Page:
(Likewise, Eliot Sober has a very nice article arguing that ID is necessarily committed to a supernatural designer and cannot accept the “maybe it’s aliens!” move — and I think Sober is entirely right about this — but it’s not the Official Policy. I took it that Nullasalus was quizzing us about the Official Policy.)

    There are lots of things about nullasalus’s list that are actually quite interesting. One is its repeated use of “most noteworthy proponents”, even though there’s a fair bit of disagreement between them and in fact I’m not sure there’s any consensus about who exactly these “most noteworthy proponents”.

    I’m also really intrigued and amused by the phrase, “propose to explain”. On its face it’s just awkward writing — one may “explain” or one may “propose an explanation,” but “propose to explain” seems infelicitous. But I think this unhappy expression reveals something — that there is no ID explanation at all — there is only the idea of such an explanation.

    ID is a dead-end of inquiry because it’s untestable, and it’s untestable because (among other things) it refuses to posit anything at all about the nature of the designer. If no features of the designer are posited, then we can’t draw any inferences about what the designer would (or would not) have done, and so nothing can be tested. ID is the mere appearance of an explanation. It doesn’t even explain what creationism does. Creationism is just wrong; ID isn’t even wrong. (This is why ID is not “creationism in a cheap tuxedo”.)

    And since the “we can’t identify the designer!” move is just their way of trying to get all the anti-materialists (i.e. anti-progressives and anti-leftists — we cannot forget that “materialism” is a loaded term here!!) under one Big Tent — it’s fair to say that theory of intelligent design was intelligently designed to not be a theory at all.

  10. Kantian Naturalist:
    (1) Y
    (2) Y
    (3) N
    (4) N
    (5) Y
    (6) N
    (7) Y
    (8) Y
    (9) N
    (10) N

    It’s not that we don’t understand intelligent design; it’s that we think it’s wrong.

    ^^ THIS ^^

    I took the test (blind) and got the same answers as KN (with an “on their good days” asterisk against Answers 3,4, & 5).
    [For those of you who have trouble with ID-Math(tm), that’s significant at the p=.001 level]

    The entire questionnaire is a beautiful example of ‘framing’; the answers do not lead to any useful conclusion, because the questions were worded in a hopelessly biased manner.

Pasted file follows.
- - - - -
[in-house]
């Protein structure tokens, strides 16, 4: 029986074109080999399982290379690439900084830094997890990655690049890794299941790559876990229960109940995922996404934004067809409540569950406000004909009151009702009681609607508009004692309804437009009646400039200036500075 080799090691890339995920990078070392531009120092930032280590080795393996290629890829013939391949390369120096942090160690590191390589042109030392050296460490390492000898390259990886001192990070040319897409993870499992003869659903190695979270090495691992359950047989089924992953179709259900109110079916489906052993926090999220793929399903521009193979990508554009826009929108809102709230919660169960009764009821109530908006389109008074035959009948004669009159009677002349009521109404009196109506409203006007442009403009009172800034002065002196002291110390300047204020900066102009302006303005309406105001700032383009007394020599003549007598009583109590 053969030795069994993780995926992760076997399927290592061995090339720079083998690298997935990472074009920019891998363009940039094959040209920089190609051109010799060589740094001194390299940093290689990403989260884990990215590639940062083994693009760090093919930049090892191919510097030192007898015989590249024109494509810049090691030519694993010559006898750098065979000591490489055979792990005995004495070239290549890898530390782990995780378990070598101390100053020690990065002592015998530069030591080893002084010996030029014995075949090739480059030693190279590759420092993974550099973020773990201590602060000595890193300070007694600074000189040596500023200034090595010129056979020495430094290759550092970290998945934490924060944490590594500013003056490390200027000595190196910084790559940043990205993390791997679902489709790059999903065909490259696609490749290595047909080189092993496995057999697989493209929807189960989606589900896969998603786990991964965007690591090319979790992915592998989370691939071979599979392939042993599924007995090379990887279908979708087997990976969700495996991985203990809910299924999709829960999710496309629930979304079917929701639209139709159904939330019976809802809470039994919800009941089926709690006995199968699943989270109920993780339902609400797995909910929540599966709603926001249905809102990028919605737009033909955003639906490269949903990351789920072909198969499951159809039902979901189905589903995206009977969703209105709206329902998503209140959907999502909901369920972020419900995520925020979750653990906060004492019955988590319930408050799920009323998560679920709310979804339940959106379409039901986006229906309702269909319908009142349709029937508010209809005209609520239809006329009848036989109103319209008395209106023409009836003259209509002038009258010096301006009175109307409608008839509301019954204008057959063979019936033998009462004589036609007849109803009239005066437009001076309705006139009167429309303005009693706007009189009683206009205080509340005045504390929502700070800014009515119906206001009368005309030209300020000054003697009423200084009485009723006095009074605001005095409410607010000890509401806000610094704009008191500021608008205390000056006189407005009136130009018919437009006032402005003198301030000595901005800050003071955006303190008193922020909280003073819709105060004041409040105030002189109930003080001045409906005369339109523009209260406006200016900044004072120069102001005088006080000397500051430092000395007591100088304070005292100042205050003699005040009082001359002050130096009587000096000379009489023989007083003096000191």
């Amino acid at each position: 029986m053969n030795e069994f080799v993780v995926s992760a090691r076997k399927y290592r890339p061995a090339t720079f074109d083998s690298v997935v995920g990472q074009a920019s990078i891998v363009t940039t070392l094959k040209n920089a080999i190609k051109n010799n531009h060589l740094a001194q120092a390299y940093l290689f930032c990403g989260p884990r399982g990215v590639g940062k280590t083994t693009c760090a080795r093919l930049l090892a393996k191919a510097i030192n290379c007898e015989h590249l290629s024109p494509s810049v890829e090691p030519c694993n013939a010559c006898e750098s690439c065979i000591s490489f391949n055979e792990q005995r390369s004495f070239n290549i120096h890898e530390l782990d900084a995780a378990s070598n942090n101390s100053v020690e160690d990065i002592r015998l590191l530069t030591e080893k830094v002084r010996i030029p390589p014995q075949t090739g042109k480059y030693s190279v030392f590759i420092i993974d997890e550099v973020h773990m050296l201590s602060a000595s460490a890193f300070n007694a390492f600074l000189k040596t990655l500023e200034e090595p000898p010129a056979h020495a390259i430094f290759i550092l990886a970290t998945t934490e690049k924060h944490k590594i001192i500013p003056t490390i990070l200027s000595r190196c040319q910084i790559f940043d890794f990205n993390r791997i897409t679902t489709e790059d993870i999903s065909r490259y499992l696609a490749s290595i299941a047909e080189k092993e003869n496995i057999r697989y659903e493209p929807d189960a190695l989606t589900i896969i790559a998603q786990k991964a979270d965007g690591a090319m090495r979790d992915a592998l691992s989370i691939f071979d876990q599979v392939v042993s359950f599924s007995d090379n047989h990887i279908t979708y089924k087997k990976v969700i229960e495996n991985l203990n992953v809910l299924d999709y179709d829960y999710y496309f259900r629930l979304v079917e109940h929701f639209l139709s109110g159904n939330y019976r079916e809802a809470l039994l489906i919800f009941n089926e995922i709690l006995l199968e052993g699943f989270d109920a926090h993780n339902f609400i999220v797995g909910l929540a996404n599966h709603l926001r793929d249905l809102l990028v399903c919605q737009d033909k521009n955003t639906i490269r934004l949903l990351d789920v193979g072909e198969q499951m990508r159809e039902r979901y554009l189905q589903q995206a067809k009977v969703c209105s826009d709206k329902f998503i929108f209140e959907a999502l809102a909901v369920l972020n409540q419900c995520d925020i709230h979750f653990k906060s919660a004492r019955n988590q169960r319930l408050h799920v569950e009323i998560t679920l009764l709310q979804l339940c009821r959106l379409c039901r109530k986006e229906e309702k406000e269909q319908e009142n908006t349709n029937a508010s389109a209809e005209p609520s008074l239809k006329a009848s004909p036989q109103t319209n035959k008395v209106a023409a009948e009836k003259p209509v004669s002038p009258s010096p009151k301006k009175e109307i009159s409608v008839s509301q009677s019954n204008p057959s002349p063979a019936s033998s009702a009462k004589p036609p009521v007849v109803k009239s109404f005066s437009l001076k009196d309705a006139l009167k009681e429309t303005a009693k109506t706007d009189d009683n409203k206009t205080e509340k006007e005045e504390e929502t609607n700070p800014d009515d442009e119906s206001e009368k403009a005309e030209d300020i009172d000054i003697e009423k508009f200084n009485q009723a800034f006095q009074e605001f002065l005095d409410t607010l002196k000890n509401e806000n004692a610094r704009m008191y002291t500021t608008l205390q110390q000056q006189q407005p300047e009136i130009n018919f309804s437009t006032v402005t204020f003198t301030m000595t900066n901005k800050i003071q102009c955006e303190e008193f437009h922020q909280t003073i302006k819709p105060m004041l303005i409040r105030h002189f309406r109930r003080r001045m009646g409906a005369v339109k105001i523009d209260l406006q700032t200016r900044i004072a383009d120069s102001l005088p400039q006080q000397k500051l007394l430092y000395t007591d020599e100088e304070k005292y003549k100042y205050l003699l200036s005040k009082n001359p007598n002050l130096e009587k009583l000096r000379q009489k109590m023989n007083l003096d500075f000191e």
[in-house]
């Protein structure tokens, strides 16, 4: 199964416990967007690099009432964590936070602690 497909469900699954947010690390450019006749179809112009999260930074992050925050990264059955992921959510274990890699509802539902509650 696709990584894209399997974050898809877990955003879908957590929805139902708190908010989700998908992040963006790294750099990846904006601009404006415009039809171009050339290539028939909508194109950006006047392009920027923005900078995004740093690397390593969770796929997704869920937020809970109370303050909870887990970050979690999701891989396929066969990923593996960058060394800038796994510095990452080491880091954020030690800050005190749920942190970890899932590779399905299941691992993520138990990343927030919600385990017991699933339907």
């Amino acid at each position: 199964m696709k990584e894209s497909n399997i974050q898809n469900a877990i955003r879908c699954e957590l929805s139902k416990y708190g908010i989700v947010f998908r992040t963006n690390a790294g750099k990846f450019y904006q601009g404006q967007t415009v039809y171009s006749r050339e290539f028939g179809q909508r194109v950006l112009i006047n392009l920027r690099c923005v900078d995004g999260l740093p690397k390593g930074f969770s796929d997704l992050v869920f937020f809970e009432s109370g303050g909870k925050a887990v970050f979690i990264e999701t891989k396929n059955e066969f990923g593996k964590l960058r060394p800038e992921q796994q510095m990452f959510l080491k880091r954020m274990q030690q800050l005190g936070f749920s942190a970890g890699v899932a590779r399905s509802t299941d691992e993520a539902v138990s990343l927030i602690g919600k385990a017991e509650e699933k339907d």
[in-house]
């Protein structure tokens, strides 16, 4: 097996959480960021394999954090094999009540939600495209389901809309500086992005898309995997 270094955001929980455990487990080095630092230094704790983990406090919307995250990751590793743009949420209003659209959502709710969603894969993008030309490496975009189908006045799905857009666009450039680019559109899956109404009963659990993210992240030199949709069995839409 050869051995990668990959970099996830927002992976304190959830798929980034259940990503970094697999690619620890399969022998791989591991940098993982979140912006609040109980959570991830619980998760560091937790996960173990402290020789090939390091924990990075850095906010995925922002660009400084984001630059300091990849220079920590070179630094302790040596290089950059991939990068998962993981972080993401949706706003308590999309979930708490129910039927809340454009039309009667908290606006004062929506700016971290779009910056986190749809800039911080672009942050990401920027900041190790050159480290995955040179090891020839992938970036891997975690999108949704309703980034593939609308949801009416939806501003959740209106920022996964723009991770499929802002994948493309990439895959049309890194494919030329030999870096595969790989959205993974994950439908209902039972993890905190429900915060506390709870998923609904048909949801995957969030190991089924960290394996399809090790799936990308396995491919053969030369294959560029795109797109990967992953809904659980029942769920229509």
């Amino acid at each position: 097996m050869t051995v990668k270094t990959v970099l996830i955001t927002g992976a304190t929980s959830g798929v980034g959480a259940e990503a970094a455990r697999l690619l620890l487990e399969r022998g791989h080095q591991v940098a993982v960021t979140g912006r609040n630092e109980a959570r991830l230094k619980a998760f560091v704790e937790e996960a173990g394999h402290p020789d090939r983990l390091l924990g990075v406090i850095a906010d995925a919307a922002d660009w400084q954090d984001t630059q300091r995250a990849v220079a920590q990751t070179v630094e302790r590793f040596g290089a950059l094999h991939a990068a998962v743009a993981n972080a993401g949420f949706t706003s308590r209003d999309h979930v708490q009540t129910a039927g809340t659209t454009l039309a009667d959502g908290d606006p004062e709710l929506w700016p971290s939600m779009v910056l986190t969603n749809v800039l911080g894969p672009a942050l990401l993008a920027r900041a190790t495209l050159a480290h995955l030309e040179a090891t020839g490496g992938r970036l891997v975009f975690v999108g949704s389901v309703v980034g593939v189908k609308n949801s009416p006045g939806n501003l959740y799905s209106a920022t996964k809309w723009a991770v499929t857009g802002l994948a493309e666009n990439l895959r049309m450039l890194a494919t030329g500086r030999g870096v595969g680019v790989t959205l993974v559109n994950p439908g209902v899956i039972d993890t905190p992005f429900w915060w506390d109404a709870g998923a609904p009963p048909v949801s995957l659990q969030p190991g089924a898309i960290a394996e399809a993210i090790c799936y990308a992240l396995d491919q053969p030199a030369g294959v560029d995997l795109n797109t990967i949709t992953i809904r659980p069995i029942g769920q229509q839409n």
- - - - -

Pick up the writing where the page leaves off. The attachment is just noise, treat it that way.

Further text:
11. Will nullasalus be following up with a full, detailed description of “what ID actually is”, acceptable to all ID proponents, so that we can check our answers?

  12. davehooke: Want to change that answer now or stick with what you have?

    I took the question to be about the pretend theory that ID proponents put forward when they are keeping their guard up to make sure that they don’t let on what they really believe.

    And I took KN to be responding to that pretend theory. So his answers were correct.

    ID proponents are terrible at pretending.

  13. I don’t know if my point above — about why ID is a pseudo-explanation — needs to be clarified, but I’ll make it again just in case.

    The question that design theory would like us to ask is

    under what conditions is ‘x is ordered such-and-such-wise, therefore x was probably designed’ a good inference?

    The heart of the problem is that this is the wrong question to ask. The right question to ask is

    how we can test the hypothesis ”x is ordered such-and-such-wise, therefore x was probably designed’?

    The whole ID schtick rests on this subtle conflation of argument and explanation, of goodness-of-inference and testing-of-hypothesis, and assuming that since they have proposed criteria for the goodness of the inference (all their noise about “functional complex specified information”), that’s all that needs doing. As they see it, the only reason why their theory hasn’t caught on is because of the ideological blinders worn by academics and the propaganda war that the Right, in the classic style of the paranoid anti-intellectual, is always simultaneously on the brink of winning and losing.

    A bit of reflection on “functional complex specified information” will show how useless that idea is. All that notion does is quantify, or appear to quantify, how well-organized or ordered something is. It doesn’t tell us anything about the conditions under which “x is ordered, therefore x is probably designed” is a good inference. It merely stipulates that there’s a tipping point — as things get more and more complex, the likelihood that they were designed increases.